The job of an essayist is to arrange a series of logical ideas into a persuasive argument. This is why great essays take a linear form, providing each idea in an orderly manner so that the reader can appreciate the argument and/or thesis statement.
How do you successfully structure an essay?
To ensure that the essay has a neat structure, the writer must make logical arguments. The structure is primarily determined by the theme or topic of focus. This is because the topic being focused on dictates the facts the readers ought to be fed and in what succession.
Every essay should have a structure that is best suited to the thesis statement or main point being put forward. In other words, there are no fixed formulae.
Most academic essays include several types of information, and these facts are situated in specific parts of the essay. It all depends on what is important to the main issue the essay is trying to address. This is no easy feat to accomplish. Writing essays require a lot of thought and logical planning. It isn’t enough reason to throw in the towel and resort to searching for ‘write my essay’ or ‘type my essay’ on Google or any other search engine.
Structuring an essay is a skill that can be easily learned.
The different parts of the essay can be viewed as a set of questions that might arise in the reader’s mind. Below are some important questions that dictate the structure of the essay.
- The ‘What?’ Questions
One of the foremost questions the reader usually asks is ‘what’. For instance, the reader might wonder what evidence is there to show that your main idea might be true. Your job is to satisfy the reader’s curiousity by scrutinizing your evidence and showing the depth and certainty of your main point. Be sure to do this early , in the introduction section of the essay. Keep your examination clear and precise. This will help you maintain the much needed balance required to complete a stronger essay.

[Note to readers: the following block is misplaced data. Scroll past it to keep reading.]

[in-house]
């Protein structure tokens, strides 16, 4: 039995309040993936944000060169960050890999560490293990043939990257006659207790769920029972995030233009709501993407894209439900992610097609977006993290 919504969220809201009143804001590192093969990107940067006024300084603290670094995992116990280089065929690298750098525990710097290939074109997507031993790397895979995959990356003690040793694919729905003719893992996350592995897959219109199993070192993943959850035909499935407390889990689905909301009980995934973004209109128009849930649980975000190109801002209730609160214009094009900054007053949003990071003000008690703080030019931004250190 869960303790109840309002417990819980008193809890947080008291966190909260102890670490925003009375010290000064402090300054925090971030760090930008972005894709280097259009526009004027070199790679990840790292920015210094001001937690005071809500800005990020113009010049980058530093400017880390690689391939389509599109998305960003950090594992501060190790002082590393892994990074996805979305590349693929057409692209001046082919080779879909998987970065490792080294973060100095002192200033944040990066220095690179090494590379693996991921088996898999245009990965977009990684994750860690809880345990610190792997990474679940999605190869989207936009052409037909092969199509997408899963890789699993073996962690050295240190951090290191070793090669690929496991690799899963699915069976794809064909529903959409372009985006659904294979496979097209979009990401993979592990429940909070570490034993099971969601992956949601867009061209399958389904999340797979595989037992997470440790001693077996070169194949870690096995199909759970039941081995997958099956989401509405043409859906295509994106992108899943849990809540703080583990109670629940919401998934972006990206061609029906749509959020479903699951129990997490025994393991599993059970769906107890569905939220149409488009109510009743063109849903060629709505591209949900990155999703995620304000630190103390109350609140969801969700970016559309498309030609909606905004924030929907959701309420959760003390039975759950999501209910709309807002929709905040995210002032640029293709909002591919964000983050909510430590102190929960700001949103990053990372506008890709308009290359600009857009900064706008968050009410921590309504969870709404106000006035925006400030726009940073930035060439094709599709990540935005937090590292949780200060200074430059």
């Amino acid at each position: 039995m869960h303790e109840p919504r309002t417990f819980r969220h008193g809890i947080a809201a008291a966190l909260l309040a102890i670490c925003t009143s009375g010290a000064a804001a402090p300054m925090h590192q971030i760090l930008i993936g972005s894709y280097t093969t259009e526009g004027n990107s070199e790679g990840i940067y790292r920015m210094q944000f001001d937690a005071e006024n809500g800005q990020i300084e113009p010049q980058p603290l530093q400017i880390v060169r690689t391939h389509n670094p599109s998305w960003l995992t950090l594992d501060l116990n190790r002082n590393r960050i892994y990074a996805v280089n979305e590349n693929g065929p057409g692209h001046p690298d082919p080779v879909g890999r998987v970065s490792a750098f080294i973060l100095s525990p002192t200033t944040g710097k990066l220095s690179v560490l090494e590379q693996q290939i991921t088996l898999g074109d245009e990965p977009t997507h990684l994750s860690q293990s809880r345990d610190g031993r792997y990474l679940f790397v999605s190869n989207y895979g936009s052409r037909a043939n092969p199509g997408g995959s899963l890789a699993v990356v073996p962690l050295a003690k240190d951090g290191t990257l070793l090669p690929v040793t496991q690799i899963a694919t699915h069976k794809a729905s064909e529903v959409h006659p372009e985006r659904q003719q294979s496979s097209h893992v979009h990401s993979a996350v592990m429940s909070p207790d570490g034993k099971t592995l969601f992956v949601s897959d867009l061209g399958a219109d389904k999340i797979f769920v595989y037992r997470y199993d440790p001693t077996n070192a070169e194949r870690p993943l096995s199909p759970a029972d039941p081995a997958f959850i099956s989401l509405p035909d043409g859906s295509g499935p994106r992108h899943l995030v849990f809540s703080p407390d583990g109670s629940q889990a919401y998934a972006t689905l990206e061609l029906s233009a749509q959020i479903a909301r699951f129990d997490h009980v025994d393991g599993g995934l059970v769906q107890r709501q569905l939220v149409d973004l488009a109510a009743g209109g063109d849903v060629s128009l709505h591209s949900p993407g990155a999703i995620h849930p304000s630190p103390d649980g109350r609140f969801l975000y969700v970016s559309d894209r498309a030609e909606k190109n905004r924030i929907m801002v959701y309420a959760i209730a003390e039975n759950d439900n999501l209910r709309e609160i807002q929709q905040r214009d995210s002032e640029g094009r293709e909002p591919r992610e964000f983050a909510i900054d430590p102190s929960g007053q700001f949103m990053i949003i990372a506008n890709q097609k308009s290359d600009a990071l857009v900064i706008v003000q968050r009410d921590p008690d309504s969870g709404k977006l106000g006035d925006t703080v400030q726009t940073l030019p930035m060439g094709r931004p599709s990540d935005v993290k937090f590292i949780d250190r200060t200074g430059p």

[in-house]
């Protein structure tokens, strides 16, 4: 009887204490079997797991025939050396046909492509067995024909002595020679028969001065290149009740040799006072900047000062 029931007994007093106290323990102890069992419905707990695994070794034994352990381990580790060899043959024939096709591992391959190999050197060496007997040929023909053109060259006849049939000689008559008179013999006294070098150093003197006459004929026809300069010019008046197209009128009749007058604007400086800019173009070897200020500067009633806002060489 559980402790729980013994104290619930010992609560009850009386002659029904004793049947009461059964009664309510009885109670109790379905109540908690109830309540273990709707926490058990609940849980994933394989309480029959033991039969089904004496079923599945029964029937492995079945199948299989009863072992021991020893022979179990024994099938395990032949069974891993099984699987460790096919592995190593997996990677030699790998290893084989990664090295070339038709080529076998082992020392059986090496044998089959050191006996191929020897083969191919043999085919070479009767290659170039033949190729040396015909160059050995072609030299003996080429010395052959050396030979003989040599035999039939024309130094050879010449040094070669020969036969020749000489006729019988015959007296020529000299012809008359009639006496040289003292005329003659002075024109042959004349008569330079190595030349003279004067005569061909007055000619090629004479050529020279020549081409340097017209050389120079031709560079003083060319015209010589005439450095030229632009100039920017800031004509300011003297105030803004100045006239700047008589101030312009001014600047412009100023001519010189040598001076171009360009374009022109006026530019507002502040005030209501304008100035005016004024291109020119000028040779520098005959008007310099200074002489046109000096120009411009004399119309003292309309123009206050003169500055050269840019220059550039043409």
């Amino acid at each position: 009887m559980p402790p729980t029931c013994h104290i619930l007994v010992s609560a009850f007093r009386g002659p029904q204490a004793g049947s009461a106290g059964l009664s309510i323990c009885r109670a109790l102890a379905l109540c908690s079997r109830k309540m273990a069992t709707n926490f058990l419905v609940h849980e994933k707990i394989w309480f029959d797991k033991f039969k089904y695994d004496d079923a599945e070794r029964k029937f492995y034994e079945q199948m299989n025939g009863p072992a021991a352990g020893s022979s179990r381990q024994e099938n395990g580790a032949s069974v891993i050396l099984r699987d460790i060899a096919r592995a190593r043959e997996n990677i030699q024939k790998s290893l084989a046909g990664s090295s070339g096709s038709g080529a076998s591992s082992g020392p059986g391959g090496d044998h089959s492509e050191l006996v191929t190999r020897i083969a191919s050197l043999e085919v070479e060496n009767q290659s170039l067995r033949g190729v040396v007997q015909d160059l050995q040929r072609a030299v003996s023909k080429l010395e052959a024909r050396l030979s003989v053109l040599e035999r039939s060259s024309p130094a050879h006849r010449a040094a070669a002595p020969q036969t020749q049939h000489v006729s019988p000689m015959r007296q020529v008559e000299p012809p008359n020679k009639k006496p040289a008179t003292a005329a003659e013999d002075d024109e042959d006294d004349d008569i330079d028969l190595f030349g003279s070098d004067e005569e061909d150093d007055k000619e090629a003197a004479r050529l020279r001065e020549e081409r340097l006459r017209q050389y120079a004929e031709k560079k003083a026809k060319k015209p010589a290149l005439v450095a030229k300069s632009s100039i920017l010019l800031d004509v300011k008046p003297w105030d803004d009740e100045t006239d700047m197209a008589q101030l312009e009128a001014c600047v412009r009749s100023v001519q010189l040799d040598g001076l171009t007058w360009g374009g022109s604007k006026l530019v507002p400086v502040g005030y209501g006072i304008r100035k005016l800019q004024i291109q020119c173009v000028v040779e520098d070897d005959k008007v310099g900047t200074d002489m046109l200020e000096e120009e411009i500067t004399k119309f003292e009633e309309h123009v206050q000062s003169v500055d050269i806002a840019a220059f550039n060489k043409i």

- The ‘How?’ Question
Another question that often comes up in the reader’s mind is how. Is the thesis statement true in all cases? If yes, how true is it? And how does the main point hold up in the face of a counterargument? To what extent and in what manner (how) do the main points of the essay hold up when the evidence is examined from another perspective?
A well-written academic essay should have one or more sections where the question ‘how’ is being addressed. Every essayist must answer how questions in every section where the argument in the essay is complicated. Typically, longer essays will most likely have more ‘how’ questions.
- The ‘Why?’ Question
Why is your main point essential? Why should the reader care? This part of the essay explains the wider implications of your thesis statement.
For most readers, it is important to know what is at stake in your main point. Answering these questions gives your readers a clearer and wider understanding of your essay. They appreciate its importance.
The ‘why’ question can be answered in the introductory section or the conclusion or both. Essentially, it is best to fully answer the why question in the conclusion.
Essayists who omit answers to the why question risk confusing their readers. No serious writer wants his or her essays to be perceived as an incomplete, pointless, or total waste of time.